Why Arkansas Best Revved Its Engines

Although we don't believe in timing the market or panicking over market movements, we do like to keep an eye on big changes -- just in case they're material to our investing thesis.

What: Shares of trucking company Arkansas Best revved up the engine, and jumped as much as 17% after announcing its ABF Freight Systems employees had ratified a five-year collective bargaining agreement.

So what: According to Arkansas Best's press release, not only did the collective bargaining agreement pass, but it also passed a majority of the supplements in the ABF National Master Freight Agreement. There are still a few items left to be voted on over the near term, but this vote clears the way for Arkansas Best to be price competitive once again with its peers.

Now what: This agreement has seriously been far too long in coming, but it's precisely what Arkansas Best needs to get the company back to profitability. With the labor agreement ratified, Arkansas Best will not have to shed any jobs, and can utilize its pricing power and a stabilization in fuel costs to its advantage. The labor union gray cloud was the final piece of the puzzle left that I felt would make Arkansas Best a great company, and was the primary impetus behind my selection of the trucking company for my One Person's Trash Is Another Person's Treasure portfolio. While I still have high hopes for Arkansas Best, I'd probably temper my expectations a bit with the company having doubled in just three months.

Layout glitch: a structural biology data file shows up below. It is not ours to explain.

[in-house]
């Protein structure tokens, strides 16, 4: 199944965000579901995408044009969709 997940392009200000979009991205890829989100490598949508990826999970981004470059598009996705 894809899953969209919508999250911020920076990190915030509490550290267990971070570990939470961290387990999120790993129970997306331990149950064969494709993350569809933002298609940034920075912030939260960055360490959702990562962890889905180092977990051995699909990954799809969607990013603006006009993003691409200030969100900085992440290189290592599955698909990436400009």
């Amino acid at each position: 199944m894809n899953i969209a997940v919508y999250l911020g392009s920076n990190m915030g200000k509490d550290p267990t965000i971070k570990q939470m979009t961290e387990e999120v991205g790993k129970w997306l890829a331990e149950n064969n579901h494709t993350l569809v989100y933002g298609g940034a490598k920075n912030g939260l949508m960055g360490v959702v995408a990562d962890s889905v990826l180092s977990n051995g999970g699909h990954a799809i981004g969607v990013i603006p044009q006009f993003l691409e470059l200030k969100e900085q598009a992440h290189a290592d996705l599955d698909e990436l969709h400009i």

Craving more input? Start by adding Arkansas Best to your free and personalized Watchlist so you can keep up on the latest news with the company.

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The article Why Arkansas Best Revved Its Engines originally appeared on Fool.com.

Fool contributor Sean Williams has no material interest in any companies mentioned in this article. You can follow him on CAPS under the screen name TMFUltraLong, track every pick he makes under the screen name TrackUltraLong, and check him out on Twitter, where he goes by the handle @TMFUltraLong.Try any of our Foolish newsletter services free for 30 days. We Fools may not all hold the same opinions, but we all believe that considering a diverse range of insights makes us better investors. The Motley Fool has a disclosure policy.

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